This question is about coding style.

Say I have a function, f. f depends on a condition C. It calls another function g as a subroutine. g also depends on condition C. If it finds condition C is not satisfied, it raises an exception. Now, in function f, should we write:

    result = g()
except TheSpecificExcpetionGRaises:

or just plain old


They both pass on the exception, but method one puts the traceback in the scope of function f, and method two puts the traceback in the scope of function g.

Note: the condition of C not being satisfied doesn't imply misuse of the function f. Or, in CS terms, the condition C is not part of the problem specification, rather we punt when condition C is false.

I don't know why I italicized everything and used math terms.

1 Answer 1


This applies to any language. If you don't plan on doing anything with the exception, or as a result of the exception being caught, then don't bother catching it. It saves you a few lines of code and indentation.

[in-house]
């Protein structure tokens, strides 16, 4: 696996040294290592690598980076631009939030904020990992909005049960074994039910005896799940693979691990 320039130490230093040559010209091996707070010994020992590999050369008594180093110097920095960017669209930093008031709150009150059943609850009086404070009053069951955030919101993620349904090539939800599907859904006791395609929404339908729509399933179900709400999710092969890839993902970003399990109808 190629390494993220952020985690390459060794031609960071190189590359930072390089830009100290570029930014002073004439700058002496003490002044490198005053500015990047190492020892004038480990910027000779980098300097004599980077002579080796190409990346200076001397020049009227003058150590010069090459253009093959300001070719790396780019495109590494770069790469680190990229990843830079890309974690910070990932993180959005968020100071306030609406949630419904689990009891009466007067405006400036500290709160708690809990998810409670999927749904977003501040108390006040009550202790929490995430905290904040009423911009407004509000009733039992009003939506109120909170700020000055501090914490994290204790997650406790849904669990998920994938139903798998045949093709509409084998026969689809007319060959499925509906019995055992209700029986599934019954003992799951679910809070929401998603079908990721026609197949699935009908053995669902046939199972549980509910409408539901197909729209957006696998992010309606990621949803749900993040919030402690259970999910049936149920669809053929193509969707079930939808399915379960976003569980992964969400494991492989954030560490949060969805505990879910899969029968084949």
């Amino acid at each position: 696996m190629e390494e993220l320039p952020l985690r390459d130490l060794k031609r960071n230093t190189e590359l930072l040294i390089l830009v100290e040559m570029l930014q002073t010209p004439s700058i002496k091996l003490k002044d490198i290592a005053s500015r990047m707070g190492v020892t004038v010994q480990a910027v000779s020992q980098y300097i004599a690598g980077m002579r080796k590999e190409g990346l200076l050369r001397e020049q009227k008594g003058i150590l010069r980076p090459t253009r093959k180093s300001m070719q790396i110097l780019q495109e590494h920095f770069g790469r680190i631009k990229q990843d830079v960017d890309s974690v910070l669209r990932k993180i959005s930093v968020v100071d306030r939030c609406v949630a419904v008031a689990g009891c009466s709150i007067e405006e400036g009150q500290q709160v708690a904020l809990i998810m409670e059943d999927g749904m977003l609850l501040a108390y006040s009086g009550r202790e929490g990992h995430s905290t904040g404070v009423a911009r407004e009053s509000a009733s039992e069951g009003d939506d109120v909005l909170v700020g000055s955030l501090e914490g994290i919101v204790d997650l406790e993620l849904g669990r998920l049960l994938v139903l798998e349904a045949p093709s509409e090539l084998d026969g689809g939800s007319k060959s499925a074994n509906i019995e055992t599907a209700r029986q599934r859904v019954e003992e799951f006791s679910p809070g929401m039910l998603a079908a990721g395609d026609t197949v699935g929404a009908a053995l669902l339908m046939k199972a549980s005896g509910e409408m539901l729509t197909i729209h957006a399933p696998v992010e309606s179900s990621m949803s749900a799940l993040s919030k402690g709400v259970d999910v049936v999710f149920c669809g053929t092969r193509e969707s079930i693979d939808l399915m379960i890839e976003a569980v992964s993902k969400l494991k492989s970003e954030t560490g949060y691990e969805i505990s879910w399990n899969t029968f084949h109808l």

Seeing an except block could tell other programmers, who are busy and aren't reading every line of code, "Oh good. CrazyPython is handling this exception" and then not perform their own due diligence elsewhere.

If you can't handle the exception, let it blow sky-high. Someone else must handle it, because your code can't, and that's ok.

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